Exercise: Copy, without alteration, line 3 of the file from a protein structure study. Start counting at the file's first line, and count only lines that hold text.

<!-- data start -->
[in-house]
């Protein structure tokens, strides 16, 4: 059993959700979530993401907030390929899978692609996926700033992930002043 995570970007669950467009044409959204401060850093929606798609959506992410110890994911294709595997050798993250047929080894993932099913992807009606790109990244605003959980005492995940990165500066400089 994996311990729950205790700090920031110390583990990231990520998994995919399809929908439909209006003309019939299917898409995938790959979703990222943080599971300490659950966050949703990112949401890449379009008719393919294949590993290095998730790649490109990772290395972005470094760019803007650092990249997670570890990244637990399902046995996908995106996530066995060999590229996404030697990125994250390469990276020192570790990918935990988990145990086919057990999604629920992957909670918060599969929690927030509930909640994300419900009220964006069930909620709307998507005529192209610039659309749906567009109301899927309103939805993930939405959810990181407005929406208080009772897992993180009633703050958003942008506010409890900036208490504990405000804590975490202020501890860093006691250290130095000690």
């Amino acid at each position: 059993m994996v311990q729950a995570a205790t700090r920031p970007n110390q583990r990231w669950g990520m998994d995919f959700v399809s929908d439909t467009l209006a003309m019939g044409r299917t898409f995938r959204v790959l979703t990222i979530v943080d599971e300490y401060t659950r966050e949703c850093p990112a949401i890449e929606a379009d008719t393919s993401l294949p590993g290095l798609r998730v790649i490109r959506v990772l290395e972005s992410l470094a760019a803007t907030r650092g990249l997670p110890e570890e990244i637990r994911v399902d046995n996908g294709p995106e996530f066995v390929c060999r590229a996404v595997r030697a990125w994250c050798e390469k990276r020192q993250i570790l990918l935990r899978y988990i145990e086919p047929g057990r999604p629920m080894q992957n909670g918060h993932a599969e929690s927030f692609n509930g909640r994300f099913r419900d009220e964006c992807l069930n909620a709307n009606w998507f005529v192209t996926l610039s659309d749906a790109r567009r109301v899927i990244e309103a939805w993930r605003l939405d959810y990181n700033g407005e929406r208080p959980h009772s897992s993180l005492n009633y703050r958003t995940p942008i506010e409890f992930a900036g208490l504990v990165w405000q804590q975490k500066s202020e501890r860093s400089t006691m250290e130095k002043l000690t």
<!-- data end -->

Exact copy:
């Amino acid at each position: 059993m994996v311990q729950a995570a205790t700090r920031p970007n110390q583990r990231w669950g990520m998994d995919f959700v399809s929908d439909t467009l209006a003309m019939g044409r299917t898409f995938r959204v790959l979703t990222i979530v943080d599971e300490y401060t659950r966050e949703c850093p990112a949401i890449e929606a379009d008719t393919s993401l294949p590993g290095l798609r998730v790649i490109r959506v990772l290395e972005s992410l470094a760019a803007t907030r650092g990249l997670p110890e570890e990244i637990r994911v399902d046995n996908g294709p995106e996530f066995v390929c060999r590229a996404v595997r030697a990125w994250c050798e390469k990276r020192q993250i570790l990918l935990r899978y988990i145990e086919p047929g057990r999604p629920m080894q992957n909670g918060h993932a599969e929690s927030f692609n509930g909640r994300f099913r419900d009220e964006c992807l069930n909620a709307n009606w998507f005529v192209t996926l610039s659309d749906a790109r567009r109301v899927i990244e309103a939805w993930r605003l939405d959810y990181n700033g407005e929406r208080p959980h009772s897992s993180l005492n009633y703050r958003t995940p942008i506010e409890f992930a900036g208490l504990v990165w405000q804590q975490k500066s202020e501890r860093s400089t006691m250290e130095k002043l000690t």